Black Richmond youth turn personal #BlackLivesMatter stories into stage production at Art 180 this weekend
Since the tragic death of Michael Brown last summer the hashtag #BlackLivesMatter has taken social media activism to a whole new level. It has been used to organize protests, spread awareness, and to draw attention to a national issue. Now The Conciliation Project along with Art 180 have teamed up to let a group of teens tell the story from their perspective, and turn that story into a theatrical production.
The kids were given a large amount of artistic control over the project, even creating the content for the performance. For the first few days of the project, each participant was given a notebook and several writing prompts. From there they were allowed to write a story, a script, a song, whatever they wanted to create about the subject matter and how it related to their lives.
They compiled all of this and had to decide amongst themselves which pieces would best work in the live performance.
Deandre Quarles, 17, has always had passion for poetry and basketball. Through his participation in the #BlackLivesMatter production he found a new love, acting. “Its teaching me to get out of my comfort zone” he said – and now being an actor is something he thinks he may now want to pursue in the future.
Mallorie Greene, 14, spoke more like a seasoned director then a rising 9th grader. “Most people here have their own talent and we made sure that everyone’s talent would be shown in this play so that no one would feel forgotten about.” she said.
Both of them agreed that their favorite thing about this process was the full creative power that they were given.
However Quarles and Greene are fully aware of the weight that the subject matter the show carries.
At the end of the day, they are far more concerned with getting their message across then honing their acting skills.
“It’s hard for us to see it, but we see it, it’s blaring. [Black people] are dropping like flies boom, boom, boom. Every week now we see somebody dead,” said Quarles. Greene agreed, saying she was aware of the issues, but before #BlackLlivesMatter she had more of an out-of-sight-out-of-mind perspective.
Now, she sees things much differently.
“Black lives matter is deeper than we think it is. It doesn’t just have to do with black men and their lives it’s black women and their lives, black men with disabilities,” Said Greene. “and not just black people but lives in general. We need to support everyone but especially black lives because we have been falling through the cracks.”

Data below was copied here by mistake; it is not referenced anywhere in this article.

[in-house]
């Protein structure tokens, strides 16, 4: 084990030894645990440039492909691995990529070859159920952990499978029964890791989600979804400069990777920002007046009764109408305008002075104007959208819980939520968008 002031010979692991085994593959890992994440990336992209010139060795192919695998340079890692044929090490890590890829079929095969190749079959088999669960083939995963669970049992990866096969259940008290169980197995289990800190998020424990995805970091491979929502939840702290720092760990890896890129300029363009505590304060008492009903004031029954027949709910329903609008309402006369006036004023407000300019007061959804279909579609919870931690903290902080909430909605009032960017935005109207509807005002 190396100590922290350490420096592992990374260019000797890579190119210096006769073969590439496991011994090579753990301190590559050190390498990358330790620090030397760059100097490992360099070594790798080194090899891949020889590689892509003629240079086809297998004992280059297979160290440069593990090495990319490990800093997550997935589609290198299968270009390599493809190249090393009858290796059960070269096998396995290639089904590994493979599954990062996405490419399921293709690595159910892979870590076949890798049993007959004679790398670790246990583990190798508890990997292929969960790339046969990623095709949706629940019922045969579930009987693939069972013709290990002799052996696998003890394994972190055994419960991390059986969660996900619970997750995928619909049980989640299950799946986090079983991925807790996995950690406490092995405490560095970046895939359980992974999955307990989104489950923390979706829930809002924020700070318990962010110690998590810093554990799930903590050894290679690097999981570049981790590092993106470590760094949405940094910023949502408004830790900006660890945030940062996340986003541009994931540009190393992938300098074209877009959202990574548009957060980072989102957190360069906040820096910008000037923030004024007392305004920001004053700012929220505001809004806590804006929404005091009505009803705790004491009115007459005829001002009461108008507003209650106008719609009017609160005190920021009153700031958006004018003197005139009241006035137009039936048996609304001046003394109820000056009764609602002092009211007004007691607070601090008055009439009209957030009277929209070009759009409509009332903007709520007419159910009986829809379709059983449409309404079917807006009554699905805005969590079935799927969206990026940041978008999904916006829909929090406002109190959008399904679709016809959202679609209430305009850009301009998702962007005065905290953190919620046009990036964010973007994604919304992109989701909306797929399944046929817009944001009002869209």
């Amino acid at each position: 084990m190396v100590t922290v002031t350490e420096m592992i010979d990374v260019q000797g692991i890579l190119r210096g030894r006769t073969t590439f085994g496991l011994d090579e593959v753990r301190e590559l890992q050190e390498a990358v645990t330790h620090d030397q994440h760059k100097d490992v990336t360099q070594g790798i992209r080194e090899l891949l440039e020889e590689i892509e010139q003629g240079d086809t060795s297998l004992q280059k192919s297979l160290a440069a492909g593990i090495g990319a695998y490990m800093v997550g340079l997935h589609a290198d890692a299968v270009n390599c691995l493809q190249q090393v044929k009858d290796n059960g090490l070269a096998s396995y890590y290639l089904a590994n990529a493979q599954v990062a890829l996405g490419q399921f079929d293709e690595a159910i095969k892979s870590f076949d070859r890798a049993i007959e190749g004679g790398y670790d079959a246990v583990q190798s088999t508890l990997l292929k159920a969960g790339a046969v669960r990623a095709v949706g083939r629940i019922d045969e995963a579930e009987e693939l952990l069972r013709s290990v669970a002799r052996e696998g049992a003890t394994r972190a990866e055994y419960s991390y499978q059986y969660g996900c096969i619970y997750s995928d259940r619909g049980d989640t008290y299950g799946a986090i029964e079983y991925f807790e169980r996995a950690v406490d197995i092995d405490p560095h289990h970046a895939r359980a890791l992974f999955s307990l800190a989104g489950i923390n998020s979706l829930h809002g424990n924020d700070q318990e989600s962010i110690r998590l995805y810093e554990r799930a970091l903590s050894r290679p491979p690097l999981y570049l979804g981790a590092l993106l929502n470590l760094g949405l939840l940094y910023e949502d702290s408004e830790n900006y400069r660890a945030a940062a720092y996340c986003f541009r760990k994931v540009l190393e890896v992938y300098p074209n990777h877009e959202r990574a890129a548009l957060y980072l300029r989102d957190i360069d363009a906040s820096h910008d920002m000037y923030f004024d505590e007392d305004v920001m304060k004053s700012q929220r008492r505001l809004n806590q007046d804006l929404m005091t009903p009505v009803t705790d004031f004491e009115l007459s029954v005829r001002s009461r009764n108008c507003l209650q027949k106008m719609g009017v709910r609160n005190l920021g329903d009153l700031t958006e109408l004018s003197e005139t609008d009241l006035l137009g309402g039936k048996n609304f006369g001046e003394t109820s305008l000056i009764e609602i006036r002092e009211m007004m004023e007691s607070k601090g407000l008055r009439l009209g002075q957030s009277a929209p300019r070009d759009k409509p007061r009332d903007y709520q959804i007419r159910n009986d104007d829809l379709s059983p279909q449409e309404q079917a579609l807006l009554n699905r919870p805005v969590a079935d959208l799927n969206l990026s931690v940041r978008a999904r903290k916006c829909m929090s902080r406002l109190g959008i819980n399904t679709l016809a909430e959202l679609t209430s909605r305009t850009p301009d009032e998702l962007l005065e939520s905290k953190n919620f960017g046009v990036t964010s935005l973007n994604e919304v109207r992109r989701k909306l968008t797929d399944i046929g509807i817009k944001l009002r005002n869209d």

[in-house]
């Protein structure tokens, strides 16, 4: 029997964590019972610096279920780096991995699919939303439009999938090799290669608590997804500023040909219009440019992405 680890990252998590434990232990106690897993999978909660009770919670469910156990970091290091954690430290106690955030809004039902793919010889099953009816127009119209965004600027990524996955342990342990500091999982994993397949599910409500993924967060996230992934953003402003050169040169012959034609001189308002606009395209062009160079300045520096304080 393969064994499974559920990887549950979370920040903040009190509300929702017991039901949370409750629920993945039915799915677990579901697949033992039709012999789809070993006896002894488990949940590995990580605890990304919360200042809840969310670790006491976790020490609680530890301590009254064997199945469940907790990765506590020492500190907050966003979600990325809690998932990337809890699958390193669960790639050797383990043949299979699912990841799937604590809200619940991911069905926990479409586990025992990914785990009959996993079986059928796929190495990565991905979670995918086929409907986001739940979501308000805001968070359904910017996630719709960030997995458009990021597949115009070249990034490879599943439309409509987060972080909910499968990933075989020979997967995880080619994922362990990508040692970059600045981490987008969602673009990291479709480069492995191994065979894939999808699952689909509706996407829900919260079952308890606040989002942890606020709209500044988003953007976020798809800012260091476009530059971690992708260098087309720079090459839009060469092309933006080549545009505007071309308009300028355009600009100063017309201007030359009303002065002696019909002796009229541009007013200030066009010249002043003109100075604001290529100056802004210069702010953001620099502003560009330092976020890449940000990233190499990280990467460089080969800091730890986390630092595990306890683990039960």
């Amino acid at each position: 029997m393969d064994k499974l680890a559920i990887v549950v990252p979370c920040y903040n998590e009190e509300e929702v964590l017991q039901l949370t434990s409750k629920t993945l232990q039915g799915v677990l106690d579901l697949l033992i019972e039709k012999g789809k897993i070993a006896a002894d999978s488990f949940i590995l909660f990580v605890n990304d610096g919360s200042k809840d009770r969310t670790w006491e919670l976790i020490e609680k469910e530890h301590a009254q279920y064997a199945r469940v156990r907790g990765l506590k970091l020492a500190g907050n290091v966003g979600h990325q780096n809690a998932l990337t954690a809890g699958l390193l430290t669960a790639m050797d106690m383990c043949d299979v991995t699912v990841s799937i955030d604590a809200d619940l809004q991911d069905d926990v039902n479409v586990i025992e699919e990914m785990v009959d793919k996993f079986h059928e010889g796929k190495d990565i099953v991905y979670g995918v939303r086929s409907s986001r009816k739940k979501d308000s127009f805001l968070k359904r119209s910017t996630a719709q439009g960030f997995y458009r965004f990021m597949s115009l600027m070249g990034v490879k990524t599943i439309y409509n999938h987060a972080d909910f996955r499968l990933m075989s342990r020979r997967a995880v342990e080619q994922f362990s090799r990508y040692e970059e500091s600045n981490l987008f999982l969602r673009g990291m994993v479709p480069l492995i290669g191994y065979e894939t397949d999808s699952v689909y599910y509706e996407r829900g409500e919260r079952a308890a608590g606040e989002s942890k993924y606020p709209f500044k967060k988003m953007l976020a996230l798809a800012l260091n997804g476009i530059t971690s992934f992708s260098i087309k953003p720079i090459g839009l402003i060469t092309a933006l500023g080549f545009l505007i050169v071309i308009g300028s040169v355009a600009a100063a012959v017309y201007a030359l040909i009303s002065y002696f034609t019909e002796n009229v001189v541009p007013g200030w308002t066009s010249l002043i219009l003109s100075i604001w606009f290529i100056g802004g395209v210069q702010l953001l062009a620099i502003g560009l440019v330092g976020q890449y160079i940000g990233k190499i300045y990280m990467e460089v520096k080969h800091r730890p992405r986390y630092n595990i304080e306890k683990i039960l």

They want to be clear though, they aren’t trying to be hostile in their message – they simply want to make their voices heard. Not through violence or hatred, they just want people to listen.
“We aren’t trying to send no threat we are trying to send a vision,” Quarles said.
The group worked tirelessly each day creating and rehearsing the show. Their pride in their work is obvious from the look they get when discussing the performance. However some of the older relatives of the cast have expressed a much less enthusiastic response.
“I have had backlash from older family members who have been there through the 60’s, 70’s, 80’s, 90’s and all of those riots and all of those marches,” said Greene. “and the original protesters that we are getting our influences from they are kind of like, it didn’t happen then I don’t think it’s gonna happen now. They are sad that we have to see this, all the stuff that they went through.”
It’s an understandable response when you see the same sad story play out time and time again. But with youth comes hope, and maybe kids like Quarles and Greene will finally be the ones to turn things around.
“This is a big ol’ world, but if we can hold on to faith then maybe, just maybe, something will change,” said Quarles.
The cast is bright eyed and full of anticipation about their big performance. They have worked long and hard to be able to speak out.
“All this work is gonna make a beautiful gift,” said Greene – it’s a performance not to be missed.
You can see #BlackLivesMatter at the Dogtown Dance Theatre for free on August 15th at 4:00 and 7:00.
Photos via photos are by Mark Strandquist through ART 180
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